Catalytic reforming processes produce olefin contaminants in aromatics streams via paraffin dehydrogenation side reactions. Operating catalytic reformers at higher severity results in higher yields of valuable aromatics, but it also results in higher olefins content in the reformate.
Olefins must be removed from:
Historically, olefins have been removed from aromatics streams in treaters using activated clay to promote the acid alkylation of olefins with aromatic molecules, thereby producing heavier compounds further separated by fractionation.
Part 1 of this article presented key features and performances for the olefins selective hydrogenation process, and options for its implementation in an aromatics plant block flow diagram. It also described the benefits of selective hydrogenation addition to an existing facility. The benefits of selective hydrogenation integration in a grassroots facility are addressed in part 2.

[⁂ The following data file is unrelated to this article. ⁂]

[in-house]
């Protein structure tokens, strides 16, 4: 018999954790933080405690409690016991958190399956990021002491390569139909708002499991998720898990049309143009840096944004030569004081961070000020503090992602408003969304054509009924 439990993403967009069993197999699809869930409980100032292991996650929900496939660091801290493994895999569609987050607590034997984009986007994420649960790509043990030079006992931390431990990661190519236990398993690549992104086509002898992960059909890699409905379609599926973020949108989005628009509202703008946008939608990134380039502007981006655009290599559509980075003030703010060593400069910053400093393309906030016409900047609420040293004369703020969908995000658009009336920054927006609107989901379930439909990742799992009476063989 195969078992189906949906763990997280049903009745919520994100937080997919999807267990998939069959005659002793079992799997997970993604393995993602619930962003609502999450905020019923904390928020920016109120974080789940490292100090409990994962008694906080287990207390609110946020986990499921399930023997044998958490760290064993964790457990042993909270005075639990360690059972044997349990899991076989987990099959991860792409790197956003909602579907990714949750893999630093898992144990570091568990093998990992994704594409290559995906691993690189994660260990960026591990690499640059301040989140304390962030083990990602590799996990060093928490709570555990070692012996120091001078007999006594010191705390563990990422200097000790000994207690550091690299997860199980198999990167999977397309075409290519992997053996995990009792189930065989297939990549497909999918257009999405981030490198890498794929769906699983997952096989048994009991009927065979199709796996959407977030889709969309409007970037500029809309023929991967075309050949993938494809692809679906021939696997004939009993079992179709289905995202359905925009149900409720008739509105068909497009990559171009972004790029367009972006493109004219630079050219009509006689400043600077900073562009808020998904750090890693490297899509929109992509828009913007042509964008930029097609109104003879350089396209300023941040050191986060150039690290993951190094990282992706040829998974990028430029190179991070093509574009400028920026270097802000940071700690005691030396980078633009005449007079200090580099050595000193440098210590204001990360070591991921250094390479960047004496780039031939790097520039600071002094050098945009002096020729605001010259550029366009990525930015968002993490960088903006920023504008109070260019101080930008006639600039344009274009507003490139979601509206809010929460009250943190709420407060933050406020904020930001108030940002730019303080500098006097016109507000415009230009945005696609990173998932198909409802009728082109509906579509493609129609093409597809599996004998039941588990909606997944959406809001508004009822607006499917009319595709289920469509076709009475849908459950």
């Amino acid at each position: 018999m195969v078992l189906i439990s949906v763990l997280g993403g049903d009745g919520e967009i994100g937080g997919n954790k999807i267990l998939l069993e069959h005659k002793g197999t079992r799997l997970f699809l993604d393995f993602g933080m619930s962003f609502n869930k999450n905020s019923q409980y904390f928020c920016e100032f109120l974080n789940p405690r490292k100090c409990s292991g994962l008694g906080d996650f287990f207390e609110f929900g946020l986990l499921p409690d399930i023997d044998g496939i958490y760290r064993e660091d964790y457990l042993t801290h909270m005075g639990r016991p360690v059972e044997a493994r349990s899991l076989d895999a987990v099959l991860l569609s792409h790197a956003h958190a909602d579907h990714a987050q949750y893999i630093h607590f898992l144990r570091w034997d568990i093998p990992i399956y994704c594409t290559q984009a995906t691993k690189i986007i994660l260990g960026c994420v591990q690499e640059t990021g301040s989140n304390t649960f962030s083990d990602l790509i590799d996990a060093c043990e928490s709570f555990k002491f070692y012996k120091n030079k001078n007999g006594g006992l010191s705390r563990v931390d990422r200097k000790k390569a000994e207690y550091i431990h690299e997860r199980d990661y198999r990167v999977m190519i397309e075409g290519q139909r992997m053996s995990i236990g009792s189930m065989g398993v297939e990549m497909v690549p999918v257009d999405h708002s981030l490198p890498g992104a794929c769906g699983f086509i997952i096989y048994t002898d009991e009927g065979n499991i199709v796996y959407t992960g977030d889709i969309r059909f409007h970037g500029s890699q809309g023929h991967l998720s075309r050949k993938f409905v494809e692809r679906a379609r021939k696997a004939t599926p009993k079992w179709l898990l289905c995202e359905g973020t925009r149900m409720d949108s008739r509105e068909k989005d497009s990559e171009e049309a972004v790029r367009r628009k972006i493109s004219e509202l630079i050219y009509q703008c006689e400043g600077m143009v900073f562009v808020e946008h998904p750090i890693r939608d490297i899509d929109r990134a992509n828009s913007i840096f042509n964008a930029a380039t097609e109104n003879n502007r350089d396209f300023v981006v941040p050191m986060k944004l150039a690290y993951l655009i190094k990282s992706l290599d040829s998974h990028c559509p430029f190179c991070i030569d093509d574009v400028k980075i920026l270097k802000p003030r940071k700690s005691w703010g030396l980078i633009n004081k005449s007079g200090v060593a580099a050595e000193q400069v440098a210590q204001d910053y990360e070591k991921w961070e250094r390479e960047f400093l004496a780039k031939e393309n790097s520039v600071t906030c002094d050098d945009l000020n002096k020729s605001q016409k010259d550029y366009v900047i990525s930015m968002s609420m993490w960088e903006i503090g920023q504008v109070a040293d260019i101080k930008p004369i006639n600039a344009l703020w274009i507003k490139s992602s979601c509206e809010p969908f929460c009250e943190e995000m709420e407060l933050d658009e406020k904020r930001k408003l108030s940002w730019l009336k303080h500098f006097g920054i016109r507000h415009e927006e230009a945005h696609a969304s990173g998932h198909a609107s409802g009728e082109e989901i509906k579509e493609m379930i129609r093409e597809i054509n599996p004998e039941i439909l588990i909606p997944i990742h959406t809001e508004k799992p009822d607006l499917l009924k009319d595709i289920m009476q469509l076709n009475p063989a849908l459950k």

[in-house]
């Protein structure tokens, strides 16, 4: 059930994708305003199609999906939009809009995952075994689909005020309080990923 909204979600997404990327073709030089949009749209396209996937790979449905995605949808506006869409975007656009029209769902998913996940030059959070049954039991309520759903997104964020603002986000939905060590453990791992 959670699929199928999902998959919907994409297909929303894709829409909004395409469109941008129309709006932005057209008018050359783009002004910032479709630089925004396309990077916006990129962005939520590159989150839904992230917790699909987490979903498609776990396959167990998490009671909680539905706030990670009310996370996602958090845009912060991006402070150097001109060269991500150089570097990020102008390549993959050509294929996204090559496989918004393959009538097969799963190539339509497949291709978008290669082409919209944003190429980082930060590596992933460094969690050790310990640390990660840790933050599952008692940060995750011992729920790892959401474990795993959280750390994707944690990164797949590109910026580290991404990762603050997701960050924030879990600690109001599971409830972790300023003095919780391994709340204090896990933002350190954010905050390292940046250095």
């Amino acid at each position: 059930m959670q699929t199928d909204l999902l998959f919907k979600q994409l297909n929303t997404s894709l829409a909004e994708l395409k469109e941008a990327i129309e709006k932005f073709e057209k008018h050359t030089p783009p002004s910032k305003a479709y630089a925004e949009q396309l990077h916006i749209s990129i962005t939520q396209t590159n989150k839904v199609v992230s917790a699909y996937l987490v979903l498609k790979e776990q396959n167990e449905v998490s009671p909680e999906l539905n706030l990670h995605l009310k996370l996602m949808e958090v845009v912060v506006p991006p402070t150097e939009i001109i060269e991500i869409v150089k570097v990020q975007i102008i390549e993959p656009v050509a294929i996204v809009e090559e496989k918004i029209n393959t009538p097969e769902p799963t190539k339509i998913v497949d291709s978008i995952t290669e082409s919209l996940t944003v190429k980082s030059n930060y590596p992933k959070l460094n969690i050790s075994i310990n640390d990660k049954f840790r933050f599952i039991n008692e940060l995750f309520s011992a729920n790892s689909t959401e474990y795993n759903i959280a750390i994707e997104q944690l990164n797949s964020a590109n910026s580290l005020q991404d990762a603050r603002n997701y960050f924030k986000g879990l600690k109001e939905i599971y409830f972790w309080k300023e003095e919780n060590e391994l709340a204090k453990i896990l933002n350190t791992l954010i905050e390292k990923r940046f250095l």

Since the early 1940s, dual function catalysts have been converting lower octane, naphtha-range hydrocarbons into aromatics and higher octane blend stock for petrochemical and gasoline production while producing valuable hydrogen as a by-product.